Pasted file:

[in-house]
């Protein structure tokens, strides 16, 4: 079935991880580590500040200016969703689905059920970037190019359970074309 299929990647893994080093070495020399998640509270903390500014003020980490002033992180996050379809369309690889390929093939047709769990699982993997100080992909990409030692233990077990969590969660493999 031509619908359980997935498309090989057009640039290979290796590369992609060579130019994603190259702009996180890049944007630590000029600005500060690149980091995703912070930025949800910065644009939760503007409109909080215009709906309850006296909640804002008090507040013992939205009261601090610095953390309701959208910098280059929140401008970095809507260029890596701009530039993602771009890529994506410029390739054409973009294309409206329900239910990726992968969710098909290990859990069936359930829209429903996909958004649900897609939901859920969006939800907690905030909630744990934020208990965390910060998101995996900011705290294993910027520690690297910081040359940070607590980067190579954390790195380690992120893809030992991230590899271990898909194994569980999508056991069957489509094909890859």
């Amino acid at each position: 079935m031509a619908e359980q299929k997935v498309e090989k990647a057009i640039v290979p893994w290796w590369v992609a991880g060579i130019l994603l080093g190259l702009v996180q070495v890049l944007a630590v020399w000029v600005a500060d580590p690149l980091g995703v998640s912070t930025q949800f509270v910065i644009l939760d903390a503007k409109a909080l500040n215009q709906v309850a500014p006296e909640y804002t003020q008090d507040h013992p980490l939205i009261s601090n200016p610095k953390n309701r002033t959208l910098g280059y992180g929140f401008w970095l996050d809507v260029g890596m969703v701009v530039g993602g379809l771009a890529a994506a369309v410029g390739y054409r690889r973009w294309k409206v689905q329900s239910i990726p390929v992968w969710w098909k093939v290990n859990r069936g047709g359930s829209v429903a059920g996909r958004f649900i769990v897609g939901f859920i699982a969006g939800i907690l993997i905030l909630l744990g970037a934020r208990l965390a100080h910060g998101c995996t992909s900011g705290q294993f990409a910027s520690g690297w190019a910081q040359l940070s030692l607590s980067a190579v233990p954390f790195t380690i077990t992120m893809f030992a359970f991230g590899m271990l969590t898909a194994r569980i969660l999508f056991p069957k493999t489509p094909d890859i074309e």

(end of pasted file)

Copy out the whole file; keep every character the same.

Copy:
[in-house]
């Protein structure tokens, strides 16, 4: 079935991880580590500040200016969703689905059920970037190019359970074309 299929990647893994080093070495020399998640509270903390500014003020980490002033992180996050379809369309690889390929093939047709769990699982993997100080992909990409030692233990077990969590969660493999 031509619908359980997935498309090989057009640039290979290796590369992609060579130019994603190259702009996180890049944007630590000029600005500060690149980091995703912070930025949800910065644009939760503007409109909080215009709906309850006296909640804002008090507040013992939205009261601090610095953390309701959208910098280059929140401008970095809507260029890596701009530039993602771009890529994506410029390739054409973009294309409206329900239910990726992968969710098909290990859990069936359930829209429903996909958004649900897609939901859920969006939800907690905030909630744990934020208990965390910060998101995996900011705290294993910027520690690297910081040359940070607590980067190579954390790195380690992120893809030992991230590899271990898909194994569980999508056991069957489509094909890859």
């Amino acid at each position: 079935m031509a619908e359980q299929k997935v498309e090989k990647a057009i640039v290979p893994w290796w590369v992609a991880g060579i130019l994603l080093g190259l702009v996180q070495v890049l944007a630590v020399w000029v600005a500060d580590p690149l980091g995703v998640s912070t930025q949800f509270v910065i644009l939760d903390a503007k409109a909080l500040n215009q709906v309850a500014p006296e909640y804002t003020q008090d507040h013992p980490l939205i009261s601090n200016p610095k953390n309701r002033t959208l910098g280059y992180g929140f401008w970095l996050d809507v260029g890596m969703v701009v530039g993602g379809l771009a890529a994506a369309v410029g390739y054409r690889r973009w294309k409206v689905q329900s239910i990726p390929v992968w969710w098909k093939v290990n859990r069936g047709g359930s829209v429903a059920g996909r958004f649900i769990v897609g939901f859920i699982a969006g939800i907690l993997i905030l909630l744990g970037a934020r208990l965390a100080h910060g998101c995996t992909s900011g705290q294993f990409a910027s520690g690297w190019a910081q040359l940070s030692l607590s980067a190579v233990p954390f790195t380690i077990t992120m893809f030992a359970f991230g590899m271990l969590t898909a194994r569980i969660l999508f056991p069957k493999t489509p094909d890859i074309e």